For a powerful juxtaposition of the lives of rich and poor when it comes to housing, read "What It’s Like to be a Real-Estate Agent to DC’s Super Rich," in Washingtonian, and then "Dismissed: Tenants Lose, Landlords Win In Baltimore's Rent Court," in the Baltimore Sun. The former is a profile of Nancy Taylor Bubes, the "grand dame" of Washington residential real estate—"a more Hermès version of Kathie Lee Gifford"—who sold $174 million worth of homes last year. The article is an appealing portrait of a top high-end salesperson and it's filled with fun lines: "Watching Bubes in action is like watching one of those Hindu deities with all the arms." The details are amusing, too, including the time she agreed to sell a $2.9 million house with the terms scribbled on a napkin at a cocktail party, then called the next day to tell the buyer, "You are going to honor your cocktail napkin. A deal’s a deal." Of course, you may not feel the same way about the anecdote after reading "Dismissed," which is filled with wrenching accounts of poor people and how they are at a disadvantage against landlords in Baltimore's housing court, even when the landlords are failing to provide livable properties or to, say, remediate the lead paint threatening the lives of the tenants' families. Some people have pointed out that the article is reminiscent of the superb 2016 book "Evicted," which won the Pulitzer Price recently for its depiction of the housing plight of poor people in Milwaukee, and it's true. The Sun article is filled with examples of inequity, including what occurs in the highly rare instances in which tenants are able to persuade a judge that the landlord has failed his or her obligations: "In the 54 cases in which inspectors found homes to be 'illegal' or 'unfit' for habitation, landlords won 89 percent of the money." Combined, the two pieces starkly illustrate the income inequality that plagues this country.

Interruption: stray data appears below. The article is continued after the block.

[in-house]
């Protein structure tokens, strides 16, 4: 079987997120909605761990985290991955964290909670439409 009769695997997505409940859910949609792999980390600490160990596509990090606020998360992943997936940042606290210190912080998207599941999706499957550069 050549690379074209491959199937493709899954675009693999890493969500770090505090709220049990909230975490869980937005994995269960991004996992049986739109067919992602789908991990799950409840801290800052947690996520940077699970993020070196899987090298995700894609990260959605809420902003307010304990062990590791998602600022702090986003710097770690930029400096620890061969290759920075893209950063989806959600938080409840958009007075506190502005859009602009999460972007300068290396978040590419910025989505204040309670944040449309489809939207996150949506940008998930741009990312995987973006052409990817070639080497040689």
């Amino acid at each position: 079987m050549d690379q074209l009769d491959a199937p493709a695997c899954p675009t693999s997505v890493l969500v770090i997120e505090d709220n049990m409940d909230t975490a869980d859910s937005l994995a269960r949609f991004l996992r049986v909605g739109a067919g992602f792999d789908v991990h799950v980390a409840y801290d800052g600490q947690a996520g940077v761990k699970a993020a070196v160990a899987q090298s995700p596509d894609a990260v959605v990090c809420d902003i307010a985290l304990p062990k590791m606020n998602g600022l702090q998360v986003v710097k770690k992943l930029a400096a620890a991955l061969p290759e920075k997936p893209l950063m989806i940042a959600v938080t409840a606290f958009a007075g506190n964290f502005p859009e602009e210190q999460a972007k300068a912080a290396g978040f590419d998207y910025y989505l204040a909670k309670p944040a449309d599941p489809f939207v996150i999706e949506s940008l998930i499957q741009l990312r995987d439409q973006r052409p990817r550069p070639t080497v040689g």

Spinal Tap: The Lawsuit
It’s no revelation that Hollywood’s accounting tends to be roughly as accurate as Enron’s. But “This Lawsuit Goes To 11,” in BloombergBusinessWeek, offers an entertaining and illuminating voyage into the miasma of movie bookkeeping. It chronicles efforts by the creators of “This Is Spinal Tap,” the beloved original ‘mockumentary’ of the ill-fated heavy-metal band of the same name, to try to claim a financial return on the movie more than three decades after it premiered and eventually became a beloved cult hit. Wearing the black hat and twirling its mustache is the giant conglomerate Vivendi, which informs actor Harry Shearer (AKA bassist Derek Smalls, most infamous for a foil-wrapped cucumber) that “Shearer and his three creative partners’ share of total worldwide merchandising income from 1984 to 2006 was $81, and the total income from soundtrack sales from 1989 to 2006 was $98. That’s just dollars, with no zeros at the end. It was Stonehenge all over again: They’d expected feet and got inches.”
The article acknowledges this is a hoary form of injustice:
… this is Hollywood, where studios have claimed that some of the highest-grossing films—hits such as Return of the Jedi, Harry Potter and the Goblet of Fire, and the Lord of the Rings trilogy—somehow haven’t turned a profit. As David Zucker, one of the creators of Airplane!, once said of his own sleeper hit, “It made so much money that the studio couldn’t hide it fast enough.”
Usually, I find it hard to muster much sympathy for Hollywood stars claiming studios haven’t rewarded them as richly as they should. But when it comes to the weathered super-annuated lads in this particular faux-metal band, it’s a different matter. In fact, there’s a Spinal Tap song title that I think would properly capture their attitude—and mine, after reading this article—to the movie industry. We can’t print the title in a G-rated newsletter. We'll just quote the fictional Nigel Tufnel, who says the song is “influenced by Mozart and Bach—it’s sort of in between those—it’s like a ‘Mach’ piece…”